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Nasa Tests Solar-Powered Engine/Generator for Smaller Users

September 13, 2008

By Anonymous

Looking back at “News and Notes” in the Bulletin of August 1980: A joint government/industry team will design, fabricate, and test a solarpowered, 20 kW engine/generator designed for use by small communities, industries, farms, military bases, and similar users. The project, sponsored by the U.S. Department of Energy, is designed to foster effective and inexpensive methods of using solar energy to produce electric power and industrial heat….

Solar energy to power the engine/generator would be focused by a dishshaped parabolic mirror into a receiver where the heat is absorbed to run the engine. The engine/generator unit includes a turbine, compressor, alternating current generator, and gearbox selected from commercially available components. To increase energy efficiently, the engine will include a recuperator through which heat in the turbine exhaust is returned to the engine cycle. The engine/generator also would be equipped with a combustor so that power can continue to be produced at night and when skies are overcast.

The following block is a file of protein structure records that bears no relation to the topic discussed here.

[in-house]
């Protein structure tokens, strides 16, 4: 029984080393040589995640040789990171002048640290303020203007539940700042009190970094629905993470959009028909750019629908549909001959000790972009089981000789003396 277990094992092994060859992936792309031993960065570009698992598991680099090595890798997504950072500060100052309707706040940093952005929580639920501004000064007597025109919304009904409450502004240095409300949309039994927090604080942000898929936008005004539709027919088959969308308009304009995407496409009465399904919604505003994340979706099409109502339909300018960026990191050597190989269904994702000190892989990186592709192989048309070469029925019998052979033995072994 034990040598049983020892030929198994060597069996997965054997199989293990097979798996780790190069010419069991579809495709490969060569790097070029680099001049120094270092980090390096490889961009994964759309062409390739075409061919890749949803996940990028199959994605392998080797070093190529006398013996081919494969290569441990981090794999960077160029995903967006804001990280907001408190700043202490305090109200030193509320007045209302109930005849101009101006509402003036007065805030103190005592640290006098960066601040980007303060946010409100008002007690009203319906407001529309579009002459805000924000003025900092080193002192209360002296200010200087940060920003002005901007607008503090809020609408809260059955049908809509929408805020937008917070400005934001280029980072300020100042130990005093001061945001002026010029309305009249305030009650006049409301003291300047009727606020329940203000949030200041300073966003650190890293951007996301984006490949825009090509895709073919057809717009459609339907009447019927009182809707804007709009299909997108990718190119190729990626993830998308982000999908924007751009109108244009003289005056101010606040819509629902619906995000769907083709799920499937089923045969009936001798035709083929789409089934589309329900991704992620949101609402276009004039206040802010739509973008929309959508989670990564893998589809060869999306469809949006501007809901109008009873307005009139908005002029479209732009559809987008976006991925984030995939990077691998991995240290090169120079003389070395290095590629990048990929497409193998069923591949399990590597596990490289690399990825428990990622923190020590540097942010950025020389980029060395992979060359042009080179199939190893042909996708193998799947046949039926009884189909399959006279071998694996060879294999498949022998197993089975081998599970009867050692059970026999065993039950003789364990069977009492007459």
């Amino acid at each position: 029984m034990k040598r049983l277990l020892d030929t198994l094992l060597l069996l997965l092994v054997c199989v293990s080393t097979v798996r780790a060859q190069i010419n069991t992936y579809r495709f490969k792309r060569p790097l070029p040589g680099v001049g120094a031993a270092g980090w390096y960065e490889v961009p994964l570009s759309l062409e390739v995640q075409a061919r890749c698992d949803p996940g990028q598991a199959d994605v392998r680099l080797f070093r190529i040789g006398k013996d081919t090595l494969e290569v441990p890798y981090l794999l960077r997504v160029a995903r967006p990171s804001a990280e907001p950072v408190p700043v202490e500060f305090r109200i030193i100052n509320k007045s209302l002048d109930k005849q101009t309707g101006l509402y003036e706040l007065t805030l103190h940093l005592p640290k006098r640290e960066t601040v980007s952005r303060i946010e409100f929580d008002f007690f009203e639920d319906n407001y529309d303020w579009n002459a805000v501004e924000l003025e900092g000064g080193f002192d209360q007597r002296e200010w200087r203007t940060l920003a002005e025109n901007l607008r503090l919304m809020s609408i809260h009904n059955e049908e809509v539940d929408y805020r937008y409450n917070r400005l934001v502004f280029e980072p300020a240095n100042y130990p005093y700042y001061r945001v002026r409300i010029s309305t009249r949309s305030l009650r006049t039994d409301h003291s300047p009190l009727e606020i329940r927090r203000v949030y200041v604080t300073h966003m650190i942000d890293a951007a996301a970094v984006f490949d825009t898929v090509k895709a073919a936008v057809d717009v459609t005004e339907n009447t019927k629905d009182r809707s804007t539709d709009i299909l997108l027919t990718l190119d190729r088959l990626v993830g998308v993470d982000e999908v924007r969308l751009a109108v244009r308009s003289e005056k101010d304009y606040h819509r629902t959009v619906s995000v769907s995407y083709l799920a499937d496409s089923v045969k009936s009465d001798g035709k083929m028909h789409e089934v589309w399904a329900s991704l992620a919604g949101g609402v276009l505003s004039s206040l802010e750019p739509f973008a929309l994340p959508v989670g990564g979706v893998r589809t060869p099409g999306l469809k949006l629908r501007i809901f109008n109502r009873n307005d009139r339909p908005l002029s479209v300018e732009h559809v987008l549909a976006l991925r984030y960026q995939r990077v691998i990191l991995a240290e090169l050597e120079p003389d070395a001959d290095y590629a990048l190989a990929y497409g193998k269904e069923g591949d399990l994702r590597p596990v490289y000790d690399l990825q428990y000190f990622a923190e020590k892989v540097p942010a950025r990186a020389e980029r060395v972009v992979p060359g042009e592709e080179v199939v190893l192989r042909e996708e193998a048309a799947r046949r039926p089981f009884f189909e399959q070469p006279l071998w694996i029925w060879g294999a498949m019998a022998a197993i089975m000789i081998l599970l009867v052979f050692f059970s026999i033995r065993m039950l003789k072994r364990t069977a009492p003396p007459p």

The operation of this solar Brayton engine starts with the compressor, which takes in surrounding air and delivers it to a recuperator at about three times atmospheric pressure. In the recuperator the high-pressure air absorbs waste heat from the turbine exhaust and goes on to the solar receiver where it is further heated to ~800[degrees]C. The high-pressure, high- temperature air is used to drive the turbine, which produces sufficient power to generate electricity and drive a compressor. When the Sun’s intensity drops, the cooler air leaving the receiver is heated to ~800[degrees]C in a combustor placed in the ducting to the turbine.

The solar thermal generator could perform as the user’s primary source of electric power or could be connected to an existing utility grid….

-Bull. Amer. Meteor. Soc., 61, 917

Copyright American Meteorological Society Jul 2008

(c) 2008 Bulletin of the American Meteorological Society. Provided by ProQuest LLC. All rights Reserved.




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